Making the square braid
(steamgasket)
with no void at the head
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Last updated  11-02-2015
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The square or steamgasket braid is pretty and useful
in so many situations.   Making it is very easy, a matter
of just taking the uppermost line on either side and
passing it around the back of the braid and then up
between the two pair of lines on the side opposite to
the side of origin... look at the picture and imagine line
#1 will go around the braid in the back, come up
between lines 7 and 6 and wind up inboard line 4.  
Then line 8 would go around, come up between 2 and
3 and sit inboard line 5... this isn't rocket science and
the braid, once learned, is something you can literally
do with your eyes closed...BUT:   Getting it started so
that it looks like it is continuous coming out of another
piece of work had me chewing the backstays for many
years until I figured it out.   Of course, about a month
after I did figure it out, I found Ron Edward's method,
which was the same as the one I'd "discovered",
proving that NO-ONE invents a knot or braid... it's been
done.  That tutorial is at the end of this page.

But nonetheless, let me share this silliness with those
who ( you have my condolences ) find it important to
know how to do this.  (I've adapted these pictures from
another tutorial and will quite probably re-shoot them
when the opportunity presents.)

So, we start with the first picture to spread out the
lines...

The first move will be to move line 5 over beside line 4,
NOT over line 4!


Now, take Line 4 OVER  line 5 and there it will sit for a
bit...


(Rounded edges mean not active.
Squared edges are the active line.
Pink means either I got fresh or the line has already been
moved.
Green is seasickness or just for informational purposes.
Black arrows show direcction.
Green Arrows are DC Comics characters.)


Next, take line 6 over line 4 and let it sit INBOARD line
5.  This starts building the herringbone pattern of the
square braid.

(Incidentally, for some reason I decided that the active
line [shown by the black dots here] should, in the rest
of the series, be the red dots.  Another reason to
reshoot the tutorial.)


And so the next step, I'm sure, will be no great
surprise:  Take line 3 over and inboard line 4 as
shown, but note:



"A" and "B" in the green pentagons mark the
"middled pairs", or "the essential gap" or any number
of unprintable terms used by sailors to denote any
such cleft...  The next step is the key to a seamless
top to the braid and they figure most prominently
in the construction.  








Take line 1 and lead it around the back of the braid.












It now comes up and through the gap at "B", back
over lines 3 and 4 and sits inboard of line 6 as shown.












We've taken the next line, line 8 and led it around and
up through the gap ("A") between lines 5 and 6...















And then over 6 and 1 and leave it inboard line 3, but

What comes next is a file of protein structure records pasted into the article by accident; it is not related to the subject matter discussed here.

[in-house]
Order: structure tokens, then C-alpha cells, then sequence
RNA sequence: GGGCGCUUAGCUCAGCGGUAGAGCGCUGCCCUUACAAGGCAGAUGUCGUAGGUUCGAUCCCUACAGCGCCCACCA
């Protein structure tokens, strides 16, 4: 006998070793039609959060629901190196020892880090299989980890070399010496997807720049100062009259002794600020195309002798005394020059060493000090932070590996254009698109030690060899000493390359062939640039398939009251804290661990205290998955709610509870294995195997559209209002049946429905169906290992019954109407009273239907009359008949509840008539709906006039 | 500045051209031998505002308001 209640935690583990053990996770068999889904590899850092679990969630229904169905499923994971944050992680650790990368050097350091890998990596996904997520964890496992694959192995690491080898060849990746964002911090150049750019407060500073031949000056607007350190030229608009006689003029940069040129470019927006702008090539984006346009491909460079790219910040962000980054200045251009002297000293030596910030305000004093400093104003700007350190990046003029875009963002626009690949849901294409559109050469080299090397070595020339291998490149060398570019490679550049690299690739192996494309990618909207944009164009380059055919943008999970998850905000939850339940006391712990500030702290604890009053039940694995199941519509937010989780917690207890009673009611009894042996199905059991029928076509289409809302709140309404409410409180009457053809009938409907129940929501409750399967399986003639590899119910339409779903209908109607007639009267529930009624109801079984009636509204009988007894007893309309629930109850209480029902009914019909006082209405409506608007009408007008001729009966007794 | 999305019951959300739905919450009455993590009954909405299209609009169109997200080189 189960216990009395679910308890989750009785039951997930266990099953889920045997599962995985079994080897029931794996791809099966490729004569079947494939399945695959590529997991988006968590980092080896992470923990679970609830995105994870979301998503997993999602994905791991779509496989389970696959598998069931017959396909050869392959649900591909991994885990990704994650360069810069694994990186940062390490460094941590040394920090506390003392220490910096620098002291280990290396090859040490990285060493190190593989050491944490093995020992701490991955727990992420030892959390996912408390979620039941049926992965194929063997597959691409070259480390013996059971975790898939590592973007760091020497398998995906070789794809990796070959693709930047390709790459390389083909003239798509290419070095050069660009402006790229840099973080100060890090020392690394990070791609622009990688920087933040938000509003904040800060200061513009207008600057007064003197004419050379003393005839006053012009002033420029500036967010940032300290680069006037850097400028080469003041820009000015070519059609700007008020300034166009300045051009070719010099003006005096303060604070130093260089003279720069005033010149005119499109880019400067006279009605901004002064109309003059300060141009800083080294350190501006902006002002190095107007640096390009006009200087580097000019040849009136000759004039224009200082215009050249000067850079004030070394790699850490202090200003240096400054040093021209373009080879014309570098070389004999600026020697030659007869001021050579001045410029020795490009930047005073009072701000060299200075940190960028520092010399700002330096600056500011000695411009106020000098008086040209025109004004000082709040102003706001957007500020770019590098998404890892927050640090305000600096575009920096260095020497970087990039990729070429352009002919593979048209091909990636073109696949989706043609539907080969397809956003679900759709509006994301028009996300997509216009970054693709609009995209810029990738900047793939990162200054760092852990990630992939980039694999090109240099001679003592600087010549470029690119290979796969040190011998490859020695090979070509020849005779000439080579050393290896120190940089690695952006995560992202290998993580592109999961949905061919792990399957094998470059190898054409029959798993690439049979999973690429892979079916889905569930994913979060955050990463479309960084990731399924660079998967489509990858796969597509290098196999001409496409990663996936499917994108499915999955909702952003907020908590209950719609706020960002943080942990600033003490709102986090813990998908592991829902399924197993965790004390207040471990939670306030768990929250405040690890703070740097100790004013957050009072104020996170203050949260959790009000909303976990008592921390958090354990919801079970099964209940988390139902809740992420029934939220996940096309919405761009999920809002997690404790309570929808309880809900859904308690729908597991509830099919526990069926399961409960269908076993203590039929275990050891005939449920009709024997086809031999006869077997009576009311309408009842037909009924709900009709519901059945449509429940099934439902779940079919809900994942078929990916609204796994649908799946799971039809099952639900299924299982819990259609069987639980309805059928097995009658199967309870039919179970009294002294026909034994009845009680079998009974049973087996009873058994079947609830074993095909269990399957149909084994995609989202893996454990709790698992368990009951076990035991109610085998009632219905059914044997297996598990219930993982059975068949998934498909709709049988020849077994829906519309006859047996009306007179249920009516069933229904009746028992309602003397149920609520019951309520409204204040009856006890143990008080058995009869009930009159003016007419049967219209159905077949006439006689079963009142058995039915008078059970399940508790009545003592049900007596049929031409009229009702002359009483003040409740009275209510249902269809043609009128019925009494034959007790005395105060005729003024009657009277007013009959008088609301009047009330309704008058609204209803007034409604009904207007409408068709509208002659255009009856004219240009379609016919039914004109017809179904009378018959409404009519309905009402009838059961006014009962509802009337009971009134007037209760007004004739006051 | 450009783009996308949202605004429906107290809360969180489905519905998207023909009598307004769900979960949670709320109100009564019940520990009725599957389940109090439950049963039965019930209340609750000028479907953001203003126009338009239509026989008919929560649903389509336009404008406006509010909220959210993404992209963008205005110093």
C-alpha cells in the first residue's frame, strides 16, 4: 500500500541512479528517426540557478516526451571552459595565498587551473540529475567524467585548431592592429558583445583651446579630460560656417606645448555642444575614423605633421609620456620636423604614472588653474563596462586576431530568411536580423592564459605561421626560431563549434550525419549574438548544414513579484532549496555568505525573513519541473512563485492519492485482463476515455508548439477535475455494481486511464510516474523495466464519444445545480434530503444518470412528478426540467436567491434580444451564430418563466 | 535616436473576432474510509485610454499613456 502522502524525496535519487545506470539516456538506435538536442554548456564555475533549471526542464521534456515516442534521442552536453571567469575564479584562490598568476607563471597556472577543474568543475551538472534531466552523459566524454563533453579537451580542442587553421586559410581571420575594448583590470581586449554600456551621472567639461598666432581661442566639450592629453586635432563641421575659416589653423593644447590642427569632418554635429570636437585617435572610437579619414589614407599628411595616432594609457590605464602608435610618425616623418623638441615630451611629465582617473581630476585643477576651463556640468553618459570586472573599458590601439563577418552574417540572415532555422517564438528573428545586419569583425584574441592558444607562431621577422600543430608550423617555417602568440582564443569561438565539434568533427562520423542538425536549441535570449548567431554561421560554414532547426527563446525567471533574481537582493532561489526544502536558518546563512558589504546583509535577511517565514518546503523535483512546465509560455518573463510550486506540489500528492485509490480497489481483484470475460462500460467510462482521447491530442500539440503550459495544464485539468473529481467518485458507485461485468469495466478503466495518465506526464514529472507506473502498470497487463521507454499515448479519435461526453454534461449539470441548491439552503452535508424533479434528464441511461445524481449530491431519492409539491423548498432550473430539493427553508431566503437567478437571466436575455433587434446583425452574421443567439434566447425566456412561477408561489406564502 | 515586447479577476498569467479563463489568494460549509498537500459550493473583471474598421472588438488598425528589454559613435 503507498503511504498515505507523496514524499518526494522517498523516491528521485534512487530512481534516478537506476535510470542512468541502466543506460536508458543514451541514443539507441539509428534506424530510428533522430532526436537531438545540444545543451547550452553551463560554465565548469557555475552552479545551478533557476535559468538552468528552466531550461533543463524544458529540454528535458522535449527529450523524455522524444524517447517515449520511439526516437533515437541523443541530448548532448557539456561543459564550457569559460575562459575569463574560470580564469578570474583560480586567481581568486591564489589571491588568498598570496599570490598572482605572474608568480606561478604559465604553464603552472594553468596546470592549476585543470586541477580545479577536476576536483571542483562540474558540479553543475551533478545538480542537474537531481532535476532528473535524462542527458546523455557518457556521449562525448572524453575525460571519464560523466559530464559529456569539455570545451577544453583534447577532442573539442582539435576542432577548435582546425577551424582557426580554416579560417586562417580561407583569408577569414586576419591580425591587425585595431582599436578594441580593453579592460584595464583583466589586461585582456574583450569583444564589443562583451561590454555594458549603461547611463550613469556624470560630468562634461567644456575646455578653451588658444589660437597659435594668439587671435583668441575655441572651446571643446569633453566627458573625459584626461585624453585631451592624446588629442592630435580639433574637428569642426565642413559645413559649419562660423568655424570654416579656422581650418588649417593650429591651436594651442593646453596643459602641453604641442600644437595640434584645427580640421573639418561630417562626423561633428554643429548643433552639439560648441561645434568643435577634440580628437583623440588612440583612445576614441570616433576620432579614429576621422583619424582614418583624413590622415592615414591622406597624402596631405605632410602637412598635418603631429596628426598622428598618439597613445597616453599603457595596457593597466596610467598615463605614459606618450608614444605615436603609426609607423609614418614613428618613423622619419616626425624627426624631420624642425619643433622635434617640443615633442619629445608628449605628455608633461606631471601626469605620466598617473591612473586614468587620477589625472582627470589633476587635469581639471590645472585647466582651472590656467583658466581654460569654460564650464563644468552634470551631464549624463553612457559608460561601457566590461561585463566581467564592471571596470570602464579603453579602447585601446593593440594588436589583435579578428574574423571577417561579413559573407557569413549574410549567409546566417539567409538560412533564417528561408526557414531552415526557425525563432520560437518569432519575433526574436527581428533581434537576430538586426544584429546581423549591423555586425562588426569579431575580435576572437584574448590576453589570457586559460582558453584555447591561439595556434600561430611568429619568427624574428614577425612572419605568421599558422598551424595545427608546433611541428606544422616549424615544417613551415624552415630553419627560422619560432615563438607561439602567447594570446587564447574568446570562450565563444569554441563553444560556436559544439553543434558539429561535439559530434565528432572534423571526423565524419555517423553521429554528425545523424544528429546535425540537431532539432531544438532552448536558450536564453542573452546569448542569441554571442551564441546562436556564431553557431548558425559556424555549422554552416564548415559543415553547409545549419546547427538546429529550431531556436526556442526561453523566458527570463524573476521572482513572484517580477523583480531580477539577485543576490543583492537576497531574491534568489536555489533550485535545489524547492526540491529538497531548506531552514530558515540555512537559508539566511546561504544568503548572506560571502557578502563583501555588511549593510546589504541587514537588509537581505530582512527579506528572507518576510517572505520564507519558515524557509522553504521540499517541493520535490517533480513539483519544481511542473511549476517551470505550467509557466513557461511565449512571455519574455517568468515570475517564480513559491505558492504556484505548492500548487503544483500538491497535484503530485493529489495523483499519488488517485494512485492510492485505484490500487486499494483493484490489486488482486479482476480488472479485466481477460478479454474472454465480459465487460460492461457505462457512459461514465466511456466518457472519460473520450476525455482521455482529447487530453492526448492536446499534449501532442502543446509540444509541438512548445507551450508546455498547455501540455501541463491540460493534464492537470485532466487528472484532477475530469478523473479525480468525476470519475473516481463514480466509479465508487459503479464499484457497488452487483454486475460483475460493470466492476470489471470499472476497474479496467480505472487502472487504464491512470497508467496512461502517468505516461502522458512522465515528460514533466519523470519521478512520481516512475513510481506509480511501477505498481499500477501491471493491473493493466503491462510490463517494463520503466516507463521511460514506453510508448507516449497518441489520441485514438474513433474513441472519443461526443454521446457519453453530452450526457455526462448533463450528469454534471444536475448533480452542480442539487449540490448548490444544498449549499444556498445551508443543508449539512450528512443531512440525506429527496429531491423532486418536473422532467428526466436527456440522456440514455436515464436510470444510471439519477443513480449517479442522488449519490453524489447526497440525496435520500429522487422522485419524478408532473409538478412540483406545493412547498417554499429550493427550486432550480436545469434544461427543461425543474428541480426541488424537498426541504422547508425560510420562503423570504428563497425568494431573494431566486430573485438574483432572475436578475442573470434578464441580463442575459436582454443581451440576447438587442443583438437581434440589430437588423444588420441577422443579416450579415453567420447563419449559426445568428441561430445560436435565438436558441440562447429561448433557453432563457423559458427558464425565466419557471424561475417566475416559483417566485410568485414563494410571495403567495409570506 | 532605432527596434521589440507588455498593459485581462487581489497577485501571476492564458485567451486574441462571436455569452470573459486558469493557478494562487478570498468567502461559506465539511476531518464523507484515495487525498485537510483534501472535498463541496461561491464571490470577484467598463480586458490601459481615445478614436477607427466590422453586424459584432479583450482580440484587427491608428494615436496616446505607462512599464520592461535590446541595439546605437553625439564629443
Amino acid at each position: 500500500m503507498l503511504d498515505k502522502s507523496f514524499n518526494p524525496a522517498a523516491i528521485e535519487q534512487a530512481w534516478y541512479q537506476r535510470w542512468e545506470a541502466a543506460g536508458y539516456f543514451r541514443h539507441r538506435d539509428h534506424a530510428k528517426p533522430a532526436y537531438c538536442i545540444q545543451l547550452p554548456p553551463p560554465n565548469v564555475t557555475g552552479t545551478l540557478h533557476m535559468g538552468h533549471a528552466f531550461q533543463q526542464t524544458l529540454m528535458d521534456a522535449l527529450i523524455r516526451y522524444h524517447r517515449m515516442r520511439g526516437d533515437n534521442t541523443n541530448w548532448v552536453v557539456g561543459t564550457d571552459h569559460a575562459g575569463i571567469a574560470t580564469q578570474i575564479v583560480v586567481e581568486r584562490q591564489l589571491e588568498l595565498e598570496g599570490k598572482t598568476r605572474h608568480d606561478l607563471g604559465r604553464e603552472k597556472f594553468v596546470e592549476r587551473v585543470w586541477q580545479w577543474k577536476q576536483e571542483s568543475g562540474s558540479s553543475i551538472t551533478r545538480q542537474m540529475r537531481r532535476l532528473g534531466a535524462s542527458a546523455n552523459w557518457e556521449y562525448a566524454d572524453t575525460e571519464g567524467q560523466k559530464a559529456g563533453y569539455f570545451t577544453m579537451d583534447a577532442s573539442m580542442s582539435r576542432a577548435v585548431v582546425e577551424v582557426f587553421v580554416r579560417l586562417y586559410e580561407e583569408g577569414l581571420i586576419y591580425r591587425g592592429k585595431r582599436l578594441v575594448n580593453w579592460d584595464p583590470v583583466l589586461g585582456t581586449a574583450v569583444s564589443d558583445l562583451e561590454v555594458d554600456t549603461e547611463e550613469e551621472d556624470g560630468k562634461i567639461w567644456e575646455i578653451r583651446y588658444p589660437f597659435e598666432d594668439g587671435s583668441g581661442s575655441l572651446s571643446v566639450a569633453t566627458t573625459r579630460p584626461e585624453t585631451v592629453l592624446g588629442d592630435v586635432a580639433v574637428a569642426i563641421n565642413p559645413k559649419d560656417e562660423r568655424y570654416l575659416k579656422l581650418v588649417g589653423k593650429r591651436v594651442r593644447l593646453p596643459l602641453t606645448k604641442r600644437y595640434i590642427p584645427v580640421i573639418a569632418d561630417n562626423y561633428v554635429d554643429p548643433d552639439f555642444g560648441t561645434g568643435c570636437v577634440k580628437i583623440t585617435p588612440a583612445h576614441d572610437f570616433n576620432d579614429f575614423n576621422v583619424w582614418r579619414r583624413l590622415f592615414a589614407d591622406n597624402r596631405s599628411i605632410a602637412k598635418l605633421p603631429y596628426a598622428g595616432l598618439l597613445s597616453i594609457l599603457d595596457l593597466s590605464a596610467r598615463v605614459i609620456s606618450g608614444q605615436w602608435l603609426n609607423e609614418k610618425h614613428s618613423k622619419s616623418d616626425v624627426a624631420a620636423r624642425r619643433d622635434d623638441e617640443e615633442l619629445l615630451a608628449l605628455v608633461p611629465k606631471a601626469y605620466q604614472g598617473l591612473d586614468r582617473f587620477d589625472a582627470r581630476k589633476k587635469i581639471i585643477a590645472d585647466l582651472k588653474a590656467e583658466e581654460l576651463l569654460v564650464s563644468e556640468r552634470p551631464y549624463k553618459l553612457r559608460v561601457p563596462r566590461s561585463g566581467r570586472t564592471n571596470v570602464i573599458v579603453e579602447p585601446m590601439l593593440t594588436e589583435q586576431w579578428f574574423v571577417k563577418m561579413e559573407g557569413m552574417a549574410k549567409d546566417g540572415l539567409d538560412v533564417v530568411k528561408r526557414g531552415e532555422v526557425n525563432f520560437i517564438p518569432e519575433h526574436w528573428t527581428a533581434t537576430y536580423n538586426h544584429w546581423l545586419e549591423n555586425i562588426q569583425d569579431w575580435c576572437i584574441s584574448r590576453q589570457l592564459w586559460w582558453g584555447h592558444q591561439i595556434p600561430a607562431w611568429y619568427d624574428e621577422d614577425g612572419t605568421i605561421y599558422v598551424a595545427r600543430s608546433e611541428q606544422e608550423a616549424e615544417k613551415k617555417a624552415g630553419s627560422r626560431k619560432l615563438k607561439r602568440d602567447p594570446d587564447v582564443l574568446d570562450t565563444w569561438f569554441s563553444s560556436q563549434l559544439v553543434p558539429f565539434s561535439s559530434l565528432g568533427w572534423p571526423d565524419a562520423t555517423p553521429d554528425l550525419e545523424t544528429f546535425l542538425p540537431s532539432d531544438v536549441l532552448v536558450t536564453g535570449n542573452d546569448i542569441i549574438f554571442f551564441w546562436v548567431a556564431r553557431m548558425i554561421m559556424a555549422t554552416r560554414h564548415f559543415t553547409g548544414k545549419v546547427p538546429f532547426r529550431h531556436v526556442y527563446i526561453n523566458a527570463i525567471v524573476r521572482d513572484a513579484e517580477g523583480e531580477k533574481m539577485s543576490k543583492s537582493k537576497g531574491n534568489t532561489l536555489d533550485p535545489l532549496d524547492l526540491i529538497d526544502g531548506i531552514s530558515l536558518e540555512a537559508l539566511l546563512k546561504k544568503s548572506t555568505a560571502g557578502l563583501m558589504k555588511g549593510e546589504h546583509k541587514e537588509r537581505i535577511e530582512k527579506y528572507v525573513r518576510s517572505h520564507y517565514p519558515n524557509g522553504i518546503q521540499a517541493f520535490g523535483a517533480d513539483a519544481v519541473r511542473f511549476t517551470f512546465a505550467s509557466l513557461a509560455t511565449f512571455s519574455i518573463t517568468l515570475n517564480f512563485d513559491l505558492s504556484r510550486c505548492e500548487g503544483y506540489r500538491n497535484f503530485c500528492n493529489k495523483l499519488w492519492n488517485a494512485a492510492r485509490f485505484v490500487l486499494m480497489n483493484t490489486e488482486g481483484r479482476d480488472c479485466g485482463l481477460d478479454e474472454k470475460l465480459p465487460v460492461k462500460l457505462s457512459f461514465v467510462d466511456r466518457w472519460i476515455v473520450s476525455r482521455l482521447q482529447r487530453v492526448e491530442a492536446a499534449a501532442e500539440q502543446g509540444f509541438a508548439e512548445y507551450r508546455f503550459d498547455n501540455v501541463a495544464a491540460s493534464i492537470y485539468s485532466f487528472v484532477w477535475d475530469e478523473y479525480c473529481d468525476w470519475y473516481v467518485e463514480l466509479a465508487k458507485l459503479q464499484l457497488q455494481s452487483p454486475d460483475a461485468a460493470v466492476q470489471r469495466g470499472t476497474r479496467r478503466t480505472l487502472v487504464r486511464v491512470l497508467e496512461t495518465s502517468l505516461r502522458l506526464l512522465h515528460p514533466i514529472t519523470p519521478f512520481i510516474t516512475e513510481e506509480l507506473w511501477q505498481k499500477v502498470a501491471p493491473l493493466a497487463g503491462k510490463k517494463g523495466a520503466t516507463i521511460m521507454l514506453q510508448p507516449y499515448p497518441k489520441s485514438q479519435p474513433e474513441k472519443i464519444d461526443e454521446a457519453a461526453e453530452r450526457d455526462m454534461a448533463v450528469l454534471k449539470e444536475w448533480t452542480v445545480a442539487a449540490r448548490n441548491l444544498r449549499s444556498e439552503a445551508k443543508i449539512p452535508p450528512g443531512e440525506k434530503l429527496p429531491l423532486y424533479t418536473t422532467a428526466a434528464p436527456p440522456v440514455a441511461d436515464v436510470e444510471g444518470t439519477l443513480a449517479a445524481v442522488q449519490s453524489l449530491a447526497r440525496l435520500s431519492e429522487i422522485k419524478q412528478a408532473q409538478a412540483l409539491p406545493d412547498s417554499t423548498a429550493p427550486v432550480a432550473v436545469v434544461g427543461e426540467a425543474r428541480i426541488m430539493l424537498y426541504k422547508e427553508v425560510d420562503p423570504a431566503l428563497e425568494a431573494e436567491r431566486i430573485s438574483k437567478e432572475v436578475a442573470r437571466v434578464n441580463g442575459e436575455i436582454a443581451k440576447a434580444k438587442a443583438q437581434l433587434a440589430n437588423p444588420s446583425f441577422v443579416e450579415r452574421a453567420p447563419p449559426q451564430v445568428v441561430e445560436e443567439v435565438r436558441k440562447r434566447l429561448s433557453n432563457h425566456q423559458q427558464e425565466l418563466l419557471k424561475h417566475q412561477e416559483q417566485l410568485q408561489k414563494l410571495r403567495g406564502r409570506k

note the arrow on "A"?  This is indicating that the
"gap" will move to between lines 1 and 6 as soon as
we grab line 2 and bring it around the back and up
between lines 3 and 4 at gap "B".


(I kinda LIKE these "combo" pictures") (
It's either "like"
'em or admit I screwed up.
) (They're really kinda neat...)


Anyway, there's line 2 comes up thru "B", over linesa
8 and 3 and we leave it lying happily next to (and
inboard of) line 1 .  

Then (again, no big surprise) line 7 snakes around, up
at space "A" and over lines 1 and 2 to finish up
inboard line 8.




And "Robert is the Brother of your Mother".





Now you can continue along to build the body of the
braid.  








Neaten things up a little bit,  get the lines taut and
you'll see the herringbone looking at you.  










From here it is only a matter of taking the highest line
on either side, leading it around the back and up
between the  pairs at "the gap", back over to the side it
came from and just keeping a reasonable tension on
everything to "bed" the herringbone.









Next line will be the highest line on the OTHER side,
and so forth.  Once you've conquered these initial
eight moves, the rest is all muscle memory.  I routinely
do this and watch TV or talk to someone.











And finally, here's what you've working for.   I haven't
bothered to take a picture from all four sides, but the
top of the braid will look just like this and when
coming out of a footrope knot or a starknot, will look
as though the footrope or star were put ON an already  
existing square braid.  

Purely decorative but still a neat thing to be able to do.




When coming out of the collector knot of a
Boatswain's Lanyard, I will sometimes do a Double
Square braid of 16 lines.  Simply double the lines and
watch the orientation of the pairs of lines to keep
things from getting crossed up. At some point you'll
want to got to an eight braid and I'll have that method
HERE when done.

As always, if you think something is wrong, STOP.

Go figure out what happened, fix it and then proceed.  
YOU will always know there's an error in the piece,
even if no-one else notices (or is too polite to mention
it.)


Enjoy and
let me know if you have suggestions to
simplify the tutorials or if you run into problems.   
All content these pages ©2004-2010 Frayed Knot
Arts.  All rights reserved.  Reproduction or use
prohibited without prior written permission.
The tutorial I made using Ron Edwards drawings